• Enable smart vehicular traffic management using a unified system that controls traffic signals, digital traffic signage, and parking information. Traffic lights can be coordinated based on current traffic, to ensure that vehicles will encounter sequential green lights to keep them moving. Traffic can also be reduced by using digital signage to direct drivers to free parking spots, avoiding having cars drive around searching for a spot, thus adding to congestion. 
  • Collect information about pedestrian traffic, informing city officials of the behavior and trends of pedestrians in the city to plan more efficient and adequate pathways and routes for those that walk in the city.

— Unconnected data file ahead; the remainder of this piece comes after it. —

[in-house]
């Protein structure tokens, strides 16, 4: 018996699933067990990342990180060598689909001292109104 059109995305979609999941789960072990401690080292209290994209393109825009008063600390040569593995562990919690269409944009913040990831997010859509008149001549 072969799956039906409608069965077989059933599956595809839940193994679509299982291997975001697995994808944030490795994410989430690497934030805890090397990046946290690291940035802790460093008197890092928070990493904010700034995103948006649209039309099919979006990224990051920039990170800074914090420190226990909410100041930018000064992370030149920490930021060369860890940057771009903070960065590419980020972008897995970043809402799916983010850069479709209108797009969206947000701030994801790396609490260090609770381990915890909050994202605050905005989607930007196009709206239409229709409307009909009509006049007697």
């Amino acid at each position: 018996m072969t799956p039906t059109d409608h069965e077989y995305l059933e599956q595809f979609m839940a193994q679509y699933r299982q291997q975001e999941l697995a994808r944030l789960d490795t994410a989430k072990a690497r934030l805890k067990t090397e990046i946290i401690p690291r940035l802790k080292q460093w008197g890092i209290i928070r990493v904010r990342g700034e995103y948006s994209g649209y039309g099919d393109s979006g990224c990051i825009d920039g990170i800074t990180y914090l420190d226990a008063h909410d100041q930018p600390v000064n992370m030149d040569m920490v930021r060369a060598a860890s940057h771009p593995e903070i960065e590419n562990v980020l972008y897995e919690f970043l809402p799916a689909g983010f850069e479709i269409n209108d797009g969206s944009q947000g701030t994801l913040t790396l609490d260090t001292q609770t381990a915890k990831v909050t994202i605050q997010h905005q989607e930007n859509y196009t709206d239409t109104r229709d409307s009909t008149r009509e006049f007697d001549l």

Utilities and waste management

Collected data can be employed to develop the following:

  • Smart power grids can be used within a city to monitor and manage municipal lighting, municipal building power consumption, and even general power usage, resulting in more efficient consumption and management.
  • Water management can also be monitored, and leaks detected. Appropriate repair crews can be automatically notified and directed to the specific problematic locations.
  • Waste collection management, where smart bins can send a signal indicating that they are full and should be emptied. Half-full bins need not be emptied, thus saving on the number of trips a waste collection vehicle needs to take. The route necessary to reach all full bins can also be calculated dynamically to be the most efficient route based on the bins that need emptying. All of this alleviates congestion that waste collection vehicles often contribute to and reduces fuel consumption and pollution emissions.

 Human interaction